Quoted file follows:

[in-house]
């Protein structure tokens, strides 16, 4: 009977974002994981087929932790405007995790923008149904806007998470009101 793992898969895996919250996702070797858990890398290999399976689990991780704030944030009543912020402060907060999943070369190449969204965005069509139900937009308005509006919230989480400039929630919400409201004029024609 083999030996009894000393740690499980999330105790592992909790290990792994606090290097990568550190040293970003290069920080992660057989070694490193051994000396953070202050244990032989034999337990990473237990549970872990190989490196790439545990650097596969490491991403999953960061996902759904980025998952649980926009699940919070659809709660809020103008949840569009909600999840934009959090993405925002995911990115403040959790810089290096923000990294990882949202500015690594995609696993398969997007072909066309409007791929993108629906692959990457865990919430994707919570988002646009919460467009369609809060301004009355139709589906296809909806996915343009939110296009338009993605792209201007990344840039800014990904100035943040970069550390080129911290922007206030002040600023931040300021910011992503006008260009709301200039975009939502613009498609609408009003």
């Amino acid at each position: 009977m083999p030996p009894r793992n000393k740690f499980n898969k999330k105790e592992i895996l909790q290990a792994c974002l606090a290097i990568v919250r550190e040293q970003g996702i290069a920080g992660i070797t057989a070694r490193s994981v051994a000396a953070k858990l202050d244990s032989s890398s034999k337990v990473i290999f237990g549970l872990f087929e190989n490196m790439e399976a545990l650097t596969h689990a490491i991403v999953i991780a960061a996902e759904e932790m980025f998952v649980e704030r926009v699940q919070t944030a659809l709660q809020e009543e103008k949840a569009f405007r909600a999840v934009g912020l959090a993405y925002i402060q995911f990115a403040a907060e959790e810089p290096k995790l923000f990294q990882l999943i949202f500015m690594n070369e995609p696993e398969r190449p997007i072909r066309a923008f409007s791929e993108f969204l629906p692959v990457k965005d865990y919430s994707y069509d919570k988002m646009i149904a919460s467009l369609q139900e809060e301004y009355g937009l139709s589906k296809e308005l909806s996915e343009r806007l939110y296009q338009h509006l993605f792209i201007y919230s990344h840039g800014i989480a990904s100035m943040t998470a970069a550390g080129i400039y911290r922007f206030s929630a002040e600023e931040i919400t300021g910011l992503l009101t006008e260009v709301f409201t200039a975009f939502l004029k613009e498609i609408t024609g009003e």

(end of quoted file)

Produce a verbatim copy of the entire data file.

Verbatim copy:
[in-house]
């Protein structure tokens, strides 16, 4: 009977974002994981087929932790405007995790923008149904806007998470009101 793992898969895996919250996702070797858990890398290999399976689990991780704030944030009543912020402060907060999943070369190449969204965005069509139900937009308005509006919230989480400039929630919400409201004029024609 083999030996009894000393740690499980999330105790592992909790290990792994606090290097990568550190040293970003290069920080992660057989070694490193051994000396953070202050244990032989034999337990990473237990549970872990190989490196790439545990650097596969490491991403999953960061996902759904980025998952649980926009699940919070659809709660809020103008949840569009909600999840934009959090993405925002995911990115403040959790810089290096923000990294990882949202500015690594995609696993398969997007072909066309409007791929993108629906692959990457865990919430994707919570988002646009919460467009369609809060301004009355139709589906296809909806996915343009939110296009338009993605792209201007990344840039800014990904100035943040970069550390080129911290922007206030002040600023931040300021910011992503006008260009709301200039975009939502613009498609609408009003």
């Amino acid at each position: 009977m083999p030996p009894r793992n000393k740690f499980n898969k999330k105790e592992i895996l909790q290990a792994c974002l606090a290097i990568v919250r550190e040293q970003g996702i290069a920080g992660i070797t057989a070694r490193s994981v051994a000396a953070k858990l202050d244990s032989s890398s034999k337990v990473i290999f237990g549970l872990f087929e190989n490196m790439e399976a545990l650097t596969h689990a490491i991403v999953i991780a960061a996902e759904e932790m980025f998952v649980e704030r926009v699940q919070t944030a659809l709660q809020e009543e103008k949840a569009f405007r909600a999840v934009g912020l959090a993405y925002i402060q995911f990115a403040a907060e959790e810089p290096k995790l923000f990294q990882l999943i949202f500015m690594n070369e995609p696993e398969r190449p997007i072909r066309a923008f409007s791929e993108f969204l629906p692959v990457k965005d865990y919430s994707y069509d919570k988002m646009i149904a919460s467009l369609q139900e809060e301004y009355g937009l139709s589906k296809e308005l909806s996915e343009r806007l939110y296009q338009h509006l993605f792209i201007y919230s990344h840039g800014i989480a990904s100035m943040t998470a970069a550390g080129i400039y911290r922007f206030s929630a002040e600023e931040i919400t300021g910011l992503l009101t006008e260009v709301f409201t200039a975009f939502l004029k613009e498609i609408t024609g009003e």